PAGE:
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The recipe for the ideal inclusive playground

When considering SEND within the design of a playground, safety risks are the most important consideration, right? Not necessarily, says the Association of Play Industries...

  • The recipe for the ideal inclusive playground

Success in outdoor learning and play lies not in concentrating on the restrictions presented by special educational needs, but by considering all educational needs and providing challenge for every child.

Yes, safety is important – but when we think in terms of ability, rather than disability, children with SEND will no longer be left out. So how can you ensure your playground is an inclusive environment that can engage all of your pupils, no matter what their needs? Here are our tips for getting it right…

Embrace challenge

There may be a range of abilities among your pupils, but it’s important to provide them with opportunities for challenging themselves. If children aren’t challenged they won’t experiment, and therefore be less likely to improve their skills. Children of all abilities should be able to explore new things and make mistakes, as both are vital parts of the learning process.

It’s important that things aren’t made too easy for the children. Make them feel able to move on to the next challenge without restrictions. Providing different versions of the same activity in the same area, with easier and more difficult options, will allow children to play side by side with their classmates regardless of ability, while simultaneously providing them with opportunities for progression.

Give your pupils purpose

All children need positive reasons for being active. Providing them with this will improve their general levels of health and fitness, give them a constructive outlet for their energy, lend purpose to their play and potentially lead to a reduction in behaviour-related playground incidents and accidents.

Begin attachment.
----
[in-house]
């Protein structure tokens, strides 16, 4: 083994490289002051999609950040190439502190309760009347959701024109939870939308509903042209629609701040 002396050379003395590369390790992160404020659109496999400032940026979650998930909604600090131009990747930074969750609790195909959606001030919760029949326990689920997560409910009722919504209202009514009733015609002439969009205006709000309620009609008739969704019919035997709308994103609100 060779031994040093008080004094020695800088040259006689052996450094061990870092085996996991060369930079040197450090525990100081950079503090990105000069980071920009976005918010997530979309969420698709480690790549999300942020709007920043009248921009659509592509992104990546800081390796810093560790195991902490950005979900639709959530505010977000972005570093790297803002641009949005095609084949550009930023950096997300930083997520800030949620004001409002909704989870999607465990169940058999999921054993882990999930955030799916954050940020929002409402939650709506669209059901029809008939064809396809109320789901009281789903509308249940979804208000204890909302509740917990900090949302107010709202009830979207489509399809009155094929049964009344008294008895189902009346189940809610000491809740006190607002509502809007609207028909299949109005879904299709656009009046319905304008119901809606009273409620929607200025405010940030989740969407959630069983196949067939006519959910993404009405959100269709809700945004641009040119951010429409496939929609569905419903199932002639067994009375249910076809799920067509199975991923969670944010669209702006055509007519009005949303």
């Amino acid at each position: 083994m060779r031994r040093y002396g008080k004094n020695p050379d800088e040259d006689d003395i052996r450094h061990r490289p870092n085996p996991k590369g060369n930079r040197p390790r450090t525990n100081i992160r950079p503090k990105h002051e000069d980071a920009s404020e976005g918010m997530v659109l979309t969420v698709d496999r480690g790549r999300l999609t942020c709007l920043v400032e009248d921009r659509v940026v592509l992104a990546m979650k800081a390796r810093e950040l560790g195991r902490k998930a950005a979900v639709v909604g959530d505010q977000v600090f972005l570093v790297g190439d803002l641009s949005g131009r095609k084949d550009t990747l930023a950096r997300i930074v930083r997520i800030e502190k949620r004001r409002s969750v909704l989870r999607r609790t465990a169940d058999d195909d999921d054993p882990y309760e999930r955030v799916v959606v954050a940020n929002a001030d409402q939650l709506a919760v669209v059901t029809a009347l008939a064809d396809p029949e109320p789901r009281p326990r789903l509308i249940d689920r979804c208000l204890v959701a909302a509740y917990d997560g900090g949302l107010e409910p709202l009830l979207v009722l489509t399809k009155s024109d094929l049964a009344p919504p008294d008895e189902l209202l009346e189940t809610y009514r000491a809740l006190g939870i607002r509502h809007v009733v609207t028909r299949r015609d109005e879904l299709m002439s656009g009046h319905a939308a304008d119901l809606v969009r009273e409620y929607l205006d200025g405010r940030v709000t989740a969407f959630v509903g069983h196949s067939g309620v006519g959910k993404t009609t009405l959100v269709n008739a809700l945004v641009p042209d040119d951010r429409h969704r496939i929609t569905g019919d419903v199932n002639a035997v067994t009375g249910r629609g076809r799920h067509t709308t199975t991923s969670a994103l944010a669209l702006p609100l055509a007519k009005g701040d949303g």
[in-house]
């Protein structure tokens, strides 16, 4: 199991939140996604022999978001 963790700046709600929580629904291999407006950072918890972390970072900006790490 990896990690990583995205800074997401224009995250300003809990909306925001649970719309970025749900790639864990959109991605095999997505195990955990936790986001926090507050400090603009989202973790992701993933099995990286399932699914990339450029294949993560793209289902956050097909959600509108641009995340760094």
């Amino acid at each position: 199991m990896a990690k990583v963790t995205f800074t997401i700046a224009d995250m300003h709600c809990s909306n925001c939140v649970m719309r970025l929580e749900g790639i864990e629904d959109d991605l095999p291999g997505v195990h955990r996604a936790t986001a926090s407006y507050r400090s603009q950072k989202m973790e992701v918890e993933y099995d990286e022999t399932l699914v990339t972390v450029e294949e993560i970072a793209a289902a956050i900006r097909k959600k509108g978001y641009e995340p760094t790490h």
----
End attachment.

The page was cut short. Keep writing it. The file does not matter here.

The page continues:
Stimulate the senses

Try to incorporate a few features that encourage children to explore their senses. Sensory play is often recommended for pupils with complex needs to help them to cope with the different sensory stimuli present in daily life, but all children can benefit from experiencing different colours, textures, sounds and movements during play – particularly if the school playground is one of the few outdoor spaces accessible to them.

Be mindful, however, of how much the specific needs of pupils in your setting can vary. To avoid sensory overload, try balancing those sensory items with some calmer, natural spaces where children can opt to spend time if needed.

Provide variety

Sometimes children may happily play and interact alongside others with gusto; at other times, those same children may want to relax outside of the formal classroom environment, or play entirely independently. You need to provide them with that choice.

For pupils easily overwhelmed by certain activities, consider creating a space where they can observe different activities and items of equipment from a distance, so that they can engage on their own terms and have control over their experience. Partially enclosed spaces, such as ‘secret gardens’ or play houses situated away from busy areas of the playground, can be positioned in a way that facilitates close supervision while also creating a space in which children can feel safe and secure.

Consult with experts

Discuss your plans with colleagues, the children and their parents. Look for a contractor with prior experience of creating inclusive play spaces that can share case studies of how their approach has worked at other schools in the past. Most should be willing to help put you in touch with said schools, so that you can learn from the impact their projects have had and pick up some practical tips.

Make your intended outcomes clear to your chosen contractor, and ensure that they adhere to the relevant playground standards (EN1176 and EN1177). Needless to say, they should also be covered by the relevant insurance and hold all necessary accreditations and memberships. Make sure you fully understand what will be involved in maintaining your new playground area, so that it continues to be a safe and engaging space for years to come.

The Association of Play Industries (API) is the play sector’s lead trade body, representing manufacturers, installers, designers and distributors of outdoor and indoor play equipment and safer surfacing; further details about the association’s Play Must Stay campaign for greater investment in public play provision can be found at here.

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